His first Caddy, a pink 1954 Fleetwood Series 60 was demolished in a roadside fire after a brake lining failed. Undeterred, he purchased a second Fleetwood, the 1955 model. This one was originally painted blue with a black roof, but to honor the first song he recorded that made the national charts, “Baby, Let’s Play House,” Elvis had the car repainted pink like the car in the song. He gifted the car to his mom. But Mama Presley didn’t have a license. So Elvis drove it. Members of the band drove it. They took it on tour. And his guitarist drove it into a pickup truck. Luckily it wasn’t totaled. Elvis bought a total of five Fleetwoods. The most famous being the pink one, now on display at Graceland. “You may have a pink Cadillac, but don’t you be nobody’s fool.”

ZZ Top’s Billy Gibbons: 1948 Cadillac Sedanette

Bearded Billy Gibbons, lead singer and guitarist of ZZ Top fame, owns one of the most distinctive and uniquely modified Caddies around. With its lead sled body and premier hot rod engine, the Sedanette is a true rarity. Dubbed the CadZZilla, it’s a mix of early post WWII Cadillac design with some artistic, rock ‘n’ roll customization. It features a custom roofline so unique the windshield had to be specially made to fit, and massive suicide doors that open at the push of a button. This piece of artwork features a massive 500ci Cadillac V8 and custom Holley fuel injection system and headers. With a deep purple paint scheme and one-of-a-kind interior, the CadZZilla is truly fit for a rock star.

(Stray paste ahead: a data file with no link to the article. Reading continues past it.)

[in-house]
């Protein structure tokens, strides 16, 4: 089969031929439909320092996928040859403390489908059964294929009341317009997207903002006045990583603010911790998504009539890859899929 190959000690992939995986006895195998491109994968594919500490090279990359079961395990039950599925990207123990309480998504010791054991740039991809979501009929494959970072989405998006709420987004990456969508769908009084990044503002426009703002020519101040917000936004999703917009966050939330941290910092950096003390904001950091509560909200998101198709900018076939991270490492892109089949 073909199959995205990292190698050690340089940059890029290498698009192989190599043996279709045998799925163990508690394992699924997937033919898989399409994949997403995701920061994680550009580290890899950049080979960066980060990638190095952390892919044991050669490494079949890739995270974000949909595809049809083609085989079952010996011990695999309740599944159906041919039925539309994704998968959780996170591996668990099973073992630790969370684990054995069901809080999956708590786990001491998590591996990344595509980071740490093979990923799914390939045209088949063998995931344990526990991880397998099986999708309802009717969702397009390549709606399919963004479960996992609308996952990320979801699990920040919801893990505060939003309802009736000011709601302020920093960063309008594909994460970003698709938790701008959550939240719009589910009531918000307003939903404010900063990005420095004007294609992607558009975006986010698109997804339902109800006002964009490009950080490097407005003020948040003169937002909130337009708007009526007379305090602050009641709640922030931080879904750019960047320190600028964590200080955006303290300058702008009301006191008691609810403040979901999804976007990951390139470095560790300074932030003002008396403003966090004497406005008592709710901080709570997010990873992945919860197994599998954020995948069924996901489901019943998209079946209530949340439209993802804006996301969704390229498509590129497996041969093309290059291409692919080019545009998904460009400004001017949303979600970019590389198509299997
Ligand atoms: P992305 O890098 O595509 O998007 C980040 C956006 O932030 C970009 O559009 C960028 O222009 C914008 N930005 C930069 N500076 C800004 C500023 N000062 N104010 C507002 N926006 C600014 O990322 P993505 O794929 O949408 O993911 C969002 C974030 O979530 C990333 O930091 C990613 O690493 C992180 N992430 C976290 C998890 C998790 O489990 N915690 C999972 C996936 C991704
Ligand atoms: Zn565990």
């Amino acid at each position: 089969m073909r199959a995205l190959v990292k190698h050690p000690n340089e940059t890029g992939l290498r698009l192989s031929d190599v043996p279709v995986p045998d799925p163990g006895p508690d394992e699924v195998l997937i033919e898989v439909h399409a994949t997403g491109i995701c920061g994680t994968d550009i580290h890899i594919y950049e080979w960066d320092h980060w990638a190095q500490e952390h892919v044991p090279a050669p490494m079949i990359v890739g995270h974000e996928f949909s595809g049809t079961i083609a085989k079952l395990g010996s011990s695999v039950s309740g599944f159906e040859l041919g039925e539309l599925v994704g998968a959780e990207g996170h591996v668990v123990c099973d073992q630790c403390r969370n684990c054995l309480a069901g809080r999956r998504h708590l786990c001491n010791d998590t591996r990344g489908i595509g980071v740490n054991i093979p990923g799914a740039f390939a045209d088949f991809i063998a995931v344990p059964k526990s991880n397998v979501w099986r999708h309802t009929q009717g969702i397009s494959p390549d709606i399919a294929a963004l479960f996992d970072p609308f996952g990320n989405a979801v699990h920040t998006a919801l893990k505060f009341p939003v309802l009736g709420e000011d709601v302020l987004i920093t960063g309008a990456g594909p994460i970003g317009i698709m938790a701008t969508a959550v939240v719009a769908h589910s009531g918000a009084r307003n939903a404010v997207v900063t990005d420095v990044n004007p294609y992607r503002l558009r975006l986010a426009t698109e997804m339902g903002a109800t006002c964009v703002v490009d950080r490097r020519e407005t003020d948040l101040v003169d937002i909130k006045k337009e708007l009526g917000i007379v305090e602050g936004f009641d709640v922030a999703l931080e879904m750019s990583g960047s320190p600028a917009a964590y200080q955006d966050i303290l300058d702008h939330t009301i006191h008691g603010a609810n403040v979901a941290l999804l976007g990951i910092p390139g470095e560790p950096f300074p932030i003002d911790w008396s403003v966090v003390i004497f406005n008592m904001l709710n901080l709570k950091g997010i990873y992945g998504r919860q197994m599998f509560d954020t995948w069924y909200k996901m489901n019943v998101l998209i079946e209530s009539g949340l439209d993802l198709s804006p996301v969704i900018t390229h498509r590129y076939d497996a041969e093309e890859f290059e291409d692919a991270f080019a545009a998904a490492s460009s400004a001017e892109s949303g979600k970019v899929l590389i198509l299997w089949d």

Jim Morrison, Doors: 1967 Shelby GT500

Mr. Mojo Risin, the iconic poet, vocalist and rock legend didn’t just “break on through to the other side,” he left us in classic rock star style – a drug overdose at the popular age of 27 (see Janis Joplin) in 1971. While not generally known for his love of cars, he drove a mist blue Shelby Mustang for a while. He called it his Blue Lady. It featured large, circular shaped driving lamps in the middle of the grille, and a parchment interior (other models of that year sported all-black interiors). It was rumored to be a gift from his record company, which sounds right – many find it hard to believe the counterculture rebel would drive a vehicle that embodied consumerism and excess. Legend says he was driving recklessly one night and hit a pole on Sunset Blvd. He got out to inspect the damage, but soon lost interest and wandered up the road to a bar. When he returned hours later, the car was gone. Another story claims he parked it at LAX while the band was on tour and simply forgot to claim it. Neither story has been proven. To this day, historians and journalists are still trying to solve the mystery of Morrison’s missing Mustang.

Your favorite rock star’s car may be out there somewhere, roaming the highways, racing the byways, or crashing into something or another. Which one is your favorite?